I received a heart-warming email today from a mother whose two sons, both with autism, have been using Avaz for nearly a year now. Her email had one detail in particular which will probably remain with me for a very long time. She spoke about her elder son — let’s call him Harry — who is seven years old, non-verbal, with sensory issues and delays in fine-motor and gross-motor skills. Harry hardly initiates speech, so his mother was often left wondering what he was thinking about. But a couple years back, she and Harry’s speech therapist made an astounding discovery. They realized that Harry had taught himself to read, and he is now able to communicate — autonomously and, to a large degree, independently — by using Avaz.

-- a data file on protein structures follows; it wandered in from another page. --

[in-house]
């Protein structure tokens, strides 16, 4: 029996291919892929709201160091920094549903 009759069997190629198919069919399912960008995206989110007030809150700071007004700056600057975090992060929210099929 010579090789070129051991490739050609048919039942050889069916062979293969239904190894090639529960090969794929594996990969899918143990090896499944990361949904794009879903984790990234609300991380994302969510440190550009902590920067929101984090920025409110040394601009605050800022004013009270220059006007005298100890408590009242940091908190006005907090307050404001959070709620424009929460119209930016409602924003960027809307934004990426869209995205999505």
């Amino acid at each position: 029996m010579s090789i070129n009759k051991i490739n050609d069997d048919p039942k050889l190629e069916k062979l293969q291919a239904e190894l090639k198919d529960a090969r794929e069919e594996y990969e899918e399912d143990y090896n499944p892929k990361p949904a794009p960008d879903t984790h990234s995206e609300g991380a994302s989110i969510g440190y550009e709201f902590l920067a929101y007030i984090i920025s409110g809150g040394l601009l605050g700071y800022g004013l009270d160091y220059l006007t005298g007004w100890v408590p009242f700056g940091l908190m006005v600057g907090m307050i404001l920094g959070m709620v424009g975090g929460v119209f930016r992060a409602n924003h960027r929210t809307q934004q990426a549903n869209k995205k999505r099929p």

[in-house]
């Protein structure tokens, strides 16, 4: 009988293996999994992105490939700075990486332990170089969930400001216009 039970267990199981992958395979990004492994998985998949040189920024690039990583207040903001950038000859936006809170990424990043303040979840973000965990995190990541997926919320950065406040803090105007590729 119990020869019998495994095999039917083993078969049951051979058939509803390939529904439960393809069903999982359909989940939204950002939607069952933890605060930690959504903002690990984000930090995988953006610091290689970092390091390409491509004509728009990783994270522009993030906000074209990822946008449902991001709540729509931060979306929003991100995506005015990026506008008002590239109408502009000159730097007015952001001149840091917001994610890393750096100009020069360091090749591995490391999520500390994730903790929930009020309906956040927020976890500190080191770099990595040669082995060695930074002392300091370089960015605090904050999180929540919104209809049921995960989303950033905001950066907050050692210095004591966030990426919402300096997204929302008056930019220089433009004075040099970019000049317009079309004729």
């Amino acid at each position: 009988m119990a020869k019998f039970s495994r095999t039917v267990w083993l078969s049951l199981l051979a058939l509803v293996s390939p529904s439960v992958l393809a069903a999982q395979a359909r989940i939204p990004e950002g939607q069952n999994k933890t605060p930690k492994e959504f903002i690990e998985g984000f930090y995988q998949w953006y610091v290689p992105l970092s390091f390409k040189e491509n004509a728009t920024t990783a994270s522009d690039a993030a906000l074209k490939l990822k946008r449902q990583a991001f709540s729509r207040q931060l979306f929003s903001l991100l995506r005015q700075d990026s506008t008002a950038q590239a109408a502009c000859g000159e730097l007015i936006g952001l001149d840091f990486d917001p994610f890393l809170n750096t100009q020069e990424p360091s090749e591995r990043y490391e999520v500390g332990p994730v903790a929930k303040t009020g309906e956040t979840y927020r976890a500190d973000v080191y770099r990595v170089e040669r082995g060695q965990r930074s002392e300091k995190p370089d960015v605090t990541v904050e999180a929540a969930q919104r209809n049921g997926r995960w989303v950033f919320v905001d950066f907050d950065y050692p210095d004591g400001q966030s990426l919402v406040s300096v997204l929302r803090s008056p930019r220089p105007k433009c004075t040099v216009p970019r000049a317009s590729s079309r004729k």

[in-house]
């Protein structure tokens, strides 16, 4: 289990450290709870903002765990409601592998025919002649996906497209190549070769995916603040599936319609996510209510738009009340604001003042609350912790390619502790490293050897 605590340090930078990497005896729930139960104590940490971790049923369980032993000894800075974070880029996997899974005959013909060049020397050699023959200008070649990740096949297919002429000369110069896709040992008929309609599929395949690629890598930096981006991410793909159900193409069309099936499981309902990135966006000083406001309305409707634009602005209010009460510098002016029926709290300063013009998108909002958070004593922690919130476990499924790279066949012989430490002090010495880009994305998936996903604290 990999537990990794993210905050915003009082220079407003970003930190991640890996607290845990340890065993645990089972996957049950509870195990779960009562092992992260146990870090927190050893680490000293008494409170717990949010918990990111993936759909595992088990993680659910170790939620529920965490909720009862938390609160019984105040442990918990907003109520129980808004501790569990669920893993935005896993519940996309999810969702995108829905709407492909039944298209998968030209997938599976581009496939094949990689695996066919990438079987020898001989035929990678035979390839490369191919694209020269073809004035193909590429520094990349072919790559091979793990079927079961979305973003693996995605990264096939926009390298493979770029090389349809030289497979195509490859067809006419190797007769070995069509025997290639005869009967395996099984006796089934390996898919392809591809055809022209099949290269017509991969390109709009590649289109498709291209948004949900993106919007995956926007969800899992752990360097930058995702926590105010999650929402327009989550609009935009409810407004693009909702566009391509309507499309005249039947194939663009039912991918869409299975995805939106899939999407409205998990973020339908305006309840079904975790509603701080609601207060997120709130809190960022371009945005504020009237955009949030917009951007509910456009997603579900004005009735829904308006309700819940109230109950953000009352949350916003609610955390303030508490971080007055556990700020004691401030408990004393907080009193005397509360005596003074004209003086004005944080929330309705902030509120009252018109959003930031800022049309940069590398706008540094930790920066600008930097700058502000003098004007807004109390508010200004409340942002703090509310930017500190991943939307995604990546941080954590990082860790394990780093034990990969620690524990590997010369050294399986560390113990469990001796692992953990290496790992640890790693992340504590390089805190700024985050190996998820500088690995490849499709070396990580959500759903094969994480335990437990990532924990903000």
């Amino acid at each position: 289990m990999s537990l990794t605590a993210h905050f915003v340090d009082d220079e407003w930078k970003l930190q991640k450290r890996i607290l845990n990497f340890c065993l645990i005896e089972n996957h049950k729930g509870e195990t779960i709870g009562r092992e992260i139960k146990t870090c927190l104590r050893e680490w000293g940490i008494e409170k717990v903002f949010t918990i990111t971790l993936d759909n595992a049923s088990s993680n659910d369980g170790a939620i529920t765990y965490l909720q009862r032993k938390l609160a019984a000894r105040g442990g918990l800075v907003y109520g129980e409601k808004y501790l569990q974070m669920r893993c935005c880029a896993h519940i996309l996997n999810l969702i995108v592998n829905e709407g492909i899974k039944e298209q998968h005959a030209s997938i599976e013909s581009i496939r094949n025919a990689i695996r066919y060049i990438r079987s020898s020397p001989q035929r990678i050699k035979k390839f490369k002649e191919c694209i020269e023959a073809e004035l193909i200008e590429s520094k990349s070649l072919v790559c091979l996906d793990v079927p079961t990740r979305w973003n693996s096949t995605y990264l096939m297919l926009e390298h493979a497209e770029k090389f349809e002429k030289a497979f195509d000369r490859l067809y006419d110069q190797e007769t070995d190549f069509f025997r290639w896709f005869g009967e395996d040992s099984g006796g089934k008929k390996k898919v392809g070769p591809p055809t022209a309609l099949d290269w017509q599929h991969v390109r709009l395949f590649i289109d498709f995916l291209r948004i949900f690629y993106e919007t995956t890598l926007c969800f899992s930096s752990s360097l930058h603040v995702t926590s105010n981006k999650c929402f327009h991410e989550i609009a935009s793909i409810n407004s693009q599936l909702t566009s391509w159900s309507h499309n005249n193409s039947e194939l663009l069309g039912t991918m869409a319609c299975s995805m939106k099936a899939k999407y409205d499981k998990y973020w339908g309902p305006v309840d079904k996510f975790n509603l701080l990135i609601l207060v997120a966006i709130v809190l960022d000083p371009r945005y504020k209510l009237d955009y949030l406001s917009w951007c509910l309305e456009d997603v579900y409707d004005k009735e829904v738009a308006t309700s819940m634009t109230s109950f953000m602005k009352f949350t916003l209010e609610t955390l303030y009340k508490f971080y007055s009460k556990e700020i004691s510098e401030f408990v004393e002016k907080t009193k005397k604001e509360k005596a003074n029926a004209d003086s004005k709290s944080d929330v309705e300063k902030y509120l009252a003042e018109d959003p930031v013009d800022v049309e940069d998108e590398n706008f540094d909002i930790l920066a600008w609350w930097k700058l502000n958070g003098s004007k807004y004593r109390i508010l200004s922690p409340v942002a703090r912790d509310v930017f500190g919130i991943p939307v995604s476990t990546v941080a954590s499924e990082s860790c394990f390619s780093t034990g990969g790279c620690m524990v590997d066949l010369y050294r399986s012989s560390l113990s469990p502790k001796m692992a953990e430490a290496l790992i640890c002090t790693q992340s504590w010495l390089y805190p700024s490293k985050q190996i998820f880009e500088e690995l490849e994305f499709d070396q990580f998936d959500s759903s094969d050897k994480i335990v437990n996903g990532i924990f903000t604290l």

Harry’s mom went on to write about all the wonderful instances where he’d used Avaz to astound his family, his therapist, and his baby-sitters. But I think the most important takeaway from this email is a validation of an AAC guideline that we may have heard about but don’t put into practice often enough. And that’s the advice to presume competence. Presuming competence is so important that I think it deserves to be called an AAC mantra. And it’s probably a good idea for you to repeat this mantra to yourself five times before you start your day with a child: “I must presume competence. I must presume competence.”